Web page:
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We cannot control whether the times we face are rough or smooth. However, we can always choose how we will respond. We can give in to the challenges and problems we face, or we can choose to focus our efforts on our goals and priorities and not allow what is happening around us to drag us down. Of course, the latter choice is easier to imagine than practice.


Nevertheless, there are powerful strategies we can employ to help us rise above the circumstances we face and press through the challenges that confront us. Here are six secrets we can employ to maintain our health and sanity and continue to serve our students well.


Don’t expect to be perfect; being human is enough. Many of us aspire to be perfect. We don’t like to make mistakes. We don’t want to be embarrassed. However, setting an expectation that we be perfect also has significant downsides. Taking risks may lead to experiences that are less than flawless. Learning and trying new skills can mean missteps. At the same time, people who expect to be perfect are often reluctant to seek and accept the help of others. In the extreme, perfectionists can become isolated and without a strong support system. Accepting that we are human, we will make mistakes, and sometimes will need the help of others can make us more approachable. People are more willing to step up and lend a hand if we do not present ourselves as perfect. We can still be committed to excellence, strive to provide a high level of service, and model the best practices of our profession. Perfection can be a trap. We can be human and still pursue excellence.


Care for yourself; build the energy to care for others. In times of crisis and pressure we may find ourselves prioritizing care for others over caring for ourselves. This is a natural inclination for people who dedicate themselves to serving others. However, there is a fundamental truth worth heeding: If we want to have the energy, strength, and stamina to care for others, we need to care for ourselves. The airline take-off announcement we hear every time we fly applies: Put on your facemask before assisting others. Unless we take care of ourselves, we risk not being able to provide the care and support our students and colleagues need from us. Taking care of ourselves is not selfish. In fact, it can be the crucial success factor in our caring for others.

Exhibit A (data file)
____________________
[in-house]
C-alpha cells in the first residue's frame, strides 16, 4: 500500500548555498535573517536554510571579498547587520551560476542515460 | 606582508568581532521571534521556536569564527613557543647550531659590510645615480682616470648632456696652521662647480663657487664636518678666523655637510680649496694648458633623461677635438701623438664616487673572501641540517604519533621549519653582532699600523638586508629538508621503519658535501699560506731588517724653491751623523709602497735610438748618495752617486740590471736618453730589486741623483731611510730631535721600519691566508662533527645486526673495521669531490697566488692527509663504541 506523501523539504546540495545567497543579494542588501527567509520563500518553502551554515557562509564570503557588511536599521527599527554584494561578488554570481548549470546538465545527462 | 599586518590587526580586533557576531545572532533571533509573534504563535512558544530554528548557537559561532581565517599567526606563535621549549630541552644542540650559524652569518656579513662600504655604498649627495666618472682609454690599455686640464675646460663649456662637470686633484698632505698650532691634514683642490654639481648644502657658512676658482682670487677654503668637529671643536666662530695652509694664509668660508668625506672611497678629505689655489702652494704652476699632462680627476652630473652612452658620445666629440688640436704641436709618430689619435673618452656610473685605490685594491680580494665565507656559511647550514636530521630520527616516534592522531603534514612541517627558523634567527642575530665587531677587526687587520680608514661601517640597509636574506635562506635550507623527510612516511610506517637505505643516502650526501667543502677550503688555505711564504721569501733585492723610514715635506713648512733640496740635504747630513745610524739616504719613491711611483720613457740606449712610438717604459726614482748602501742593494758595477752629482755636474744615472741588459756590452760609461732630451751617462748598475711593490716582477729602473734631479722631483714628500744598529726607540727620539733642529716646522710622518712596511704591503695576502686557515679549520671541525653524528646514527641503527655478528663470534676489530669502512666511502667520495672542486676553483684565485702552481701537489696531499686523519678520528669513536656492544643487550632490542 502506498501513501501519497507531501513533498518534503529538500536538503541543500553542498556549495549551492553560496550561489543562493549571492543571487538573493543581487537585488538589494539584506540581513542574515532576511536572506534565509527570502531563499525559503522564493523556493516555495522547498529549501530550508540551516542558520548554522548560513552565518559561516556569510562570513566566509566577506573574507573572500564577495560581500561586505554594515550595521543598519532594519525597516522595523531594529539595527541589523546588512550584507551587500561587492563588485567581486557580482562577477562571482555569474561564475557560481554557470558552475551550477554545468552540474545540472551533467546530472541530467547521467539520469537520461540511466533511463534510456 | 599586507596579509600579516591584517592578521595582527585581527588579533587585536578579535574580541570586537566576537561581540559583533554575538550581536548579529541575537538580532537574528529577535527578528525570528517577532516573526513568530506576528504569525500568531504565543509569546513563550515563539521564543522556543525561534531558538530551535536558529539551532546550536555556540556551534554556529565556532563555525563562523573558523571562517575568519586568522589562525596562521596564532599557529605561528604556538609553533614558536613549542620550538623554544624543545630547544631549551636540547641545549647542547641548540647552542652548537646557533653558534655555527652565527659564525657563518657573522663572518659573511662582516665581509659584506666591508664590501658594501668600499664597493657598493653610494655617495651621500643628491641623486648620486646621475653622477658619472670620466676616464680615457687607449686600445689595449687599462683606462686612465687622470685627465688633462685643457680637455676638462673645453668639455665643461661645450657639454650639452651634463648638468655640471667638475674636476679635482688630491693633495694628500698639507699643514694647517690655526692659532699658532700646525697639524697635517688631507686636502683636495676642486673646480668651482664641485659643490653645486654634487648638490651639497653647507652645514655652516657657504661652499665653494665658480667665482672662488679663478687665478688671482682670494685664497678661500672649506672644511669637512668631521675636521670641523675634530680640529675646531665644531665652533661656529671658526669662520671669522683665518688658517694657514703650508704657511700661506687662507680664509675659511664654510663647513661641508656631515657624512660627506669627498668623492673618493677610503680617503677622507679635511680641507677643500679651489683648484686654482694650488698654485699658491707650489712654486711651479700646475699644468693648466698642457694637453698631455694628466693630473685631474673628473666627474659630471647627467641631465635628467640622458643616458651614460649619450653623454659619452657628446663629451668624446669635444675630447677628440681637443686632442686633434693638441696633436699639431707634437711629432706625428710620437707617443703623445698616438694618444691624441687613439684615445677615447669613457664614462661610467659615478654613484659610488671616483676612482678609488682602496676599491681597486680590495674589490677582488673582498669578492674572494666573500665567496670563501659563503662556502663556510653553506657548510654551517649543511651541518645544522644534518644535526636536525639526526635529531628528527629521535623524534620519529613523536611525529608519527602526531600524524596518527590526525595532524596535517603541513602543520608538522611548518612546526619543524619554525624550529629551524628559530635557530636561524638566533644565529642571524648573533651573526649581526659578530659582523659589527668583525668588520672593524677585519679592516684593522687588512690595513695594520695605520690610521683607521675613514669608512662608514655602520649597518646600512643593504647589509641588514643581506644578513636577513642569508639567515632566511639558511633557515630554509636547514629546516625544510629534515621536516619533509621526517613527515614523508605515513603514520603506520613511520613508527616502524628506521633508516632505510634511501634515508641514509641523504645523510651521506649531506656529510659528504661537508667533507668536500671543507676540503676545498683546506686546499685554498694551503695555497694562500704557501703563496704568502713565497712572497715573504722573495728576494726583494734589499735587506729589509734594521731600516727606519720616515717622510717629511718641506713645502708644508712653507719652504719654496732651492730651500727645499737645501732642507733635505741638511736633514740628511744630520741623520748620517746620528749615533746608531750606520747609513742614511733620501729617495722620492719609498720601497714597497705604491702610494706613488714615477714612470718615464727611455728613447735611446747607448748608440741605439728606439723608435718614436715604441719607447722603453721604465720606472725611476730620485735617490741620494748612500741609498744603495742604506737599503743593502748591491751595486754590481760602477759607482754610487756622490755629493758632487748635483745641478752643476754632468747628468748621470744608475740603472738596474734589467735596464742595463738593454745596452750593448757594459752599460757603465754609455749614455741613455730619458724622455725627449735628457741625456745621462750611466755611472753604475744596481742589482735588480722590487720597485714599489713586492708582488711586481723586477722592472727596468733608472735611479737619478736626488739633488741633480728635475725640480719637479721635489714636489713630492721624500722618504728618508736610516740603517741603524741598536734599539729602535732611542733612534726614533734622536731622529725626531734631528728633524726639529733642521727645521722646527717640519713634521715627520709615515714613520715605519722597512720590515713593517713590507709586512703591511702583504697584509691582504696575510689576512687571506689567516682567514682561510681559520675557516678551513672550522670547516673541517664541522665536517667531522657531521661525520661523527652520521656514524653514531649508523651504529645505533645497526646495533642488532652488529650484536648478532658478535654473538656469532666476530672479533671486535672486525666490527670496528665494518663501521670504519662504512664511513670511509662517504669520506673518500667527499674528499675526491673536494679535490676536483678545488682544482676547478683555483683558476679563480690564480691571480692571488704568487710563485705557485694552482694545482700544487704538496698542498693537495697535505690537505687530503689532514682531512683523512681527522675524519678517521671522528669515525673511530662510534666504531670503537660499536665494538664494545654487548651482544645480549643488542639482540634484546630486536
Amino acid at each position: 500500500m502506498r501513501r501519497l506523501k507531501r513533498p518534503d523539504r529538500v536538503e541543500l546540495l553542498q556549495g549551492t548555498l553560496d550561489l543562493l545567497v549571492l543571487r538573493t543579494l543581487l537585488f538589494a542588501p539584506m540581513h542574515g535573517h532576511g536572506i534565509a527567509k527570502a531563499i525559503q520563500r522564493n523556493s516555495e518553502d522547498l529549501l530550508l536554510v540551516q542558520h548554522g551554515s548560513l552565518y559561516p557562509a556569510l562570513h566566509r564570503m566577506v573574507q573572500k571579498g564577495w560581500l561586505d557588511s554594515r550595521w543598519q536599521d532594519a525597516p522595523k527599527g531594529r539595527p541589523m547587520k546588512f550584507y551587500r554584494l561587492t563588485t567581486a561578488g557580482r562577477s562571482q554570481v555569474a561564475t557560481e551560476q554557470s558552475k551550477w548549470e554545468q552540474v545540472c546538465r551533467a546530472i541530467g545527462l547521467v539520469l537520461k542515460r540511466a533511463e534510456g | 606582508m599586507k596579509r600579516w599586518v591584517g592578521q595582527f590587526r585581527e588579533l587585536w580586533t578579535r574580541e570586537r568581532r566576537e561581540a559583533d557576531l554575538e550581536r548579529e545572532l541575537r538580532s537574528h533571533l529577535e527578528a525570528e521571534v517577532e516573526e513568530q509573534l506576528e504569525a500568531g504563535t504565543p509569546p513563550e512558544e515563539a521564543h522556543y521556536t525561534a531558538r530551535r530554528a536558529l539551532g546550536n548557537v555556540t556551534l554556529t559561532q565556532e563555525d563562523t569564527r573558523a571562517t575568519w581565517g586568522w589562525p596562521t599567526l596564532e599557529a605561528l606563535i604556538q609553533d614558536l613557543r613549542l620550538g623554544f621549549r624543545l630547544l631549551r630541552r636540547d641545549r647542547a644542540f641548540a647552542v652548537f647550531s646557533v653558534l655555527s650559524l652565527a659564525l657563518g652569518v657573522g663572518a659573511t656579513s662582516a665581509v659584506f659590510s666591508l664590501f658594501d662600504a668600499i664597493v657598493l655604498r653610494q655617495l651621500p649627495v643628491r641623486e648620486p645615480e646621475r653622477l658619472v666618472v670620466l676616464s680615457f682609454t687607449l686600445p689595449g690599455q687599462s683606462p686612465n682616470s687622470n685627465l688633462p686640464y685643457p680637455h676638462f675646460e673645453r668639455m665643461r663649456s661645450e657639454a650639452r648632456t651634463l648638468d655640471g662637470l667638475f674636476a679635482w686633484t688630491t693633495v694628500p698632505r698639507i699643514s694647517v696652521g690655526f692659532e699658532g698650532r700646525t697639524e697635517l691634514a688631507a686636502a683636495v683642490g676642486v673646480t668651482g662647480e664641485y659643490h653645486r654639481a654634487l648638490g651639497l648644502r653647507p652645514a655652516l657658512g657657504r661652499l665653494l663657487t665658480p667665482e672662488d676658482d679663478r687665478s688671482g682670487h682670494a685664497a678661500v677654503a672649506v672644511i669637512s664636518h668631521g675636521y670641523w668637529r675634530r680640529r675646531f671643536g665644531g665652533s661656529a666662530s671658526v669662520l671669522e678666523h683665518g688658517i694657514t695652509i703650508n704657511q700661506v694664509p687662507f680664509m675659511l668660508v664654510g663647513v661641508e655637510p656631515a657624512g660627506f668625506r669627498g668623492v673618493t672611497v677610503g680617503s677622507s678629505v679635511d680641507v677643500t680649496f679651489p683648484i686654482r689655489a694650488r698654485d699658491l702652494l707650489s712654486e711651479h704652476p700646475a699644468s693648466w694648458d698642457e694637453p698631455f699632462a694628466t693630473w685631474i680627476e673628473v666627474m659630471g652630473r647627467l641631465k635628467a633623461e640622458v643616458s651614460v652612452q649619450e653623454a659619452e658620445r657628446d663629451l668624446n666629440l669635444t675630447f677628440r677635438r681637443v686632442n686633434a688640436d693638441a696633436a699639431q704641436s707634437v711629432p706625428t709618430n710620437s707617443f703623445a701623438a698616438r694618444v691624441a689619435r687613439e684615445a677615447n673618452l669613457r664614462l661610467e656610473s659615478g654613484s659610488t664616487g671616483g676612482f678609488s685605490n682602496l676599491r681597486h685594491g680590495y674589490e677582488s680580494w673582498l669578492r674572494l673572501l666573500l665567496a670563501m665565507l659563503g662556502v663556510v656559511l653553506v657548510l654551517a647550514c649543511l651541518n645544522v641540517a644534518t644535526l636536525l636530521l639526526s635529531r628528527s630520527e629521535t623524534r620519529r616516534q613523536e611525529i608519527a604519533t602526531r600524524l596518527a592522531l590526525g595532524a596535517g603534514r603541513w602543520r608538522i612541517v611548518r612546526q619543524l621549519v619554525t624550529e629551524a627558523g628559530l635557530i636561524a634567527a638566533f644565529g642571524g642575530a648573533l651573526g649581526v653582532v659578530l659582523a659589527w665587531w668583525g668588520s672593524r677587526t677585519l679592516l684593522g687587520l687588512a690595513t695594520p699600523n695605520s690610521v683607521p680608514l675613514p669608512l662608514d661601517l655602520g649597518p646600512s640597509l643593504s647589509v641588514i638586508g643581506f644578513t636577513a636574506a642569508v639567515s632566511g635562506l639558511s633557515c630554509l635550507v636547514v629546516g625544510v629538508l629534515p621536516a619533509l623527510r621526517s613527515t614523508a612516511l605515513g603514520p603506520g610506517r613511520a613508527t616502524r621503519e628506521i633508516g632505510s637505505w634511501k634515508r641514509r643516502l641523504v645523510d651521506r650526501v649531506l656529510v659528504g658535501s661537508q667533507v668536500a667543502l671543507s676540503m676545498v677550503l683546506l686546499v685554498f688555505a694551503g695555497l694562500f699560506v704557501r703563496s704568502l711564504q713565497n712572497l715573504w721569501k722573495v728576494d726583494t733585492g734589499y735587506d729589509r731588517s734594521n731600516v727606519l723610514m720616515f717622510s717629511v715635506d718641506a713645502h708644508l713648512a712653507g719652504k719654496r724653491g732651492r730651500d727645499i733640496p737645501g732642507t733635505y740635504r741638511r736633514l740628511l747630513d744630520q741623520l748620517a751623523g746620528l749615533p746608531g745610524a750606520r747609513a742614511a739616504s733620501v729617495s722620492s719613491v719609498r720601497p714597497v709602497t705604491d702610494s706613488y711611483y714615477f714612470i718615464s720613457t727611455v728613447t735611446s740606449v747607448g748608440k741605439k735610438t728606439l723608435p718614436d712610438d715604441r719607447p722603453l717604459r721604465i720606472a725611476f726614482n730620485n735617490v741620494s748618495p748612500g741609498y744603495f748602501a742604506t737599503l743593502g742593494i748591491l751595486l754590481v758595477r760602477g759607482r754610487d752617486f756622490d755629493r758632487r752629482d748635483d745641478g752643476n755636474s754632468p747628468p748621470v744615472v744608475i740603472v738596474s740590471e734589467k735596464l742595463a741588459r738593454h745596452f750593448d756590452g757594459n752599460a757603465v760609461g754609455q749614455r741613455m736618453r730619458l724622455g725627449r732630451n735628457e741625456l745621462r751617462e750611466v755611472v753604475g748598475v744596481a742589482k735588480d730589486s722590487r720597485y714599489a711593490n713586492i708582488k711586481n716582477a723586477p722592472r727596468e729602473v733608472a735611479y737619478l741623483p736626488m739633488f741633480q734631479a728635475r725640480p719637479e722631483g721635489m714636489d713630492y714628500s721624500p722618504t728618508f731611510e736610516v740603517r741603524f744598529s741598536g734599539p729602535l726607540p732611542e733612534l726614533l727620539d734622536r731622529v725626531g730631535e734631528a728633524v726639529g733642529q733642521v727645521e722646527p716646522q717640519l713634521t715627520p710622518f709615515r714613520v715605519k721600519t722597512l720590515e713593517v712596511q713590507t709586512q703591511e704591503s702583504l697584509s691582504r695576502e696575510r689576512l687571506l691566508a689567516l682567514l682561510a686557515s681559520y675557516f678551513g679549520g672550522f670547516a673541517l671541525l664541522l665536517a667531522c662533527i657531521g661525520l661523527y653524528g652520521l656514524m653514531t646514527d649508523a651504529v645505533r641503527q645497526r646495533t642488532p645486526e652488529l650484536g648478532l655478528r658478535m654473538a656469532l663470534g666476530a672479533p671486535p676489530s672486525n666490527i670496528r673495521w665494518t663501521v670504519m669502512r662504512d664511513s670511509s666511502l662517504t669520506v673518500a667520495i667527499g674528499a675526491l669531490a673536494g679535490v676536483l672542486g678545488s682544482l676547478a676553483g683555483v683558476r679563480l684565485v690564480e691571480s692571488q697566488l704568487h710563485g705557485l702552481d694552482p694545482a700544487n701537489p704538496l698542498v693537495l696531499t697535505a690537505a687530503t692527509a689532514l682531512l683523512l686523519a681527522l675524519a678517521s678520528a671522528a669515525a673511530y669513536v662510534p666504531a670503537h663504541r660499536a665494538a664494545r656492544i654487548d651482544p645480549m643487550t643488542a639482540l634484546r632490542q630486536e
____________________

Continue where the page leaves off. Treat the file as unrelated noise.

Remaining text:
Don’t presume to know every answer; invite students to join the search. As students we may have assumed that our teachers had all the answers. They may have even implied that they did. As a result, we may try to hold ourselves to the same impossible standard. The fact is that there is no way to know everything in any discipline, and certainly not in the wider information universe. Even if we have command of everything our students need and want to know, there are good reasons not to behave as though we do. Some of the richest learning we can offer to our students will be found in the search for answers, especially if we are a partner in the search. When we enlist students in the search for answers, we can share in the pursuit, we can offer students a model for searching and learning, and we can share in the delight of finding answers to important questions. On the other hand, if we readily provide answers to every student question, we deprive them of the experience and risk their missing the learning value and skills gained through the hunt.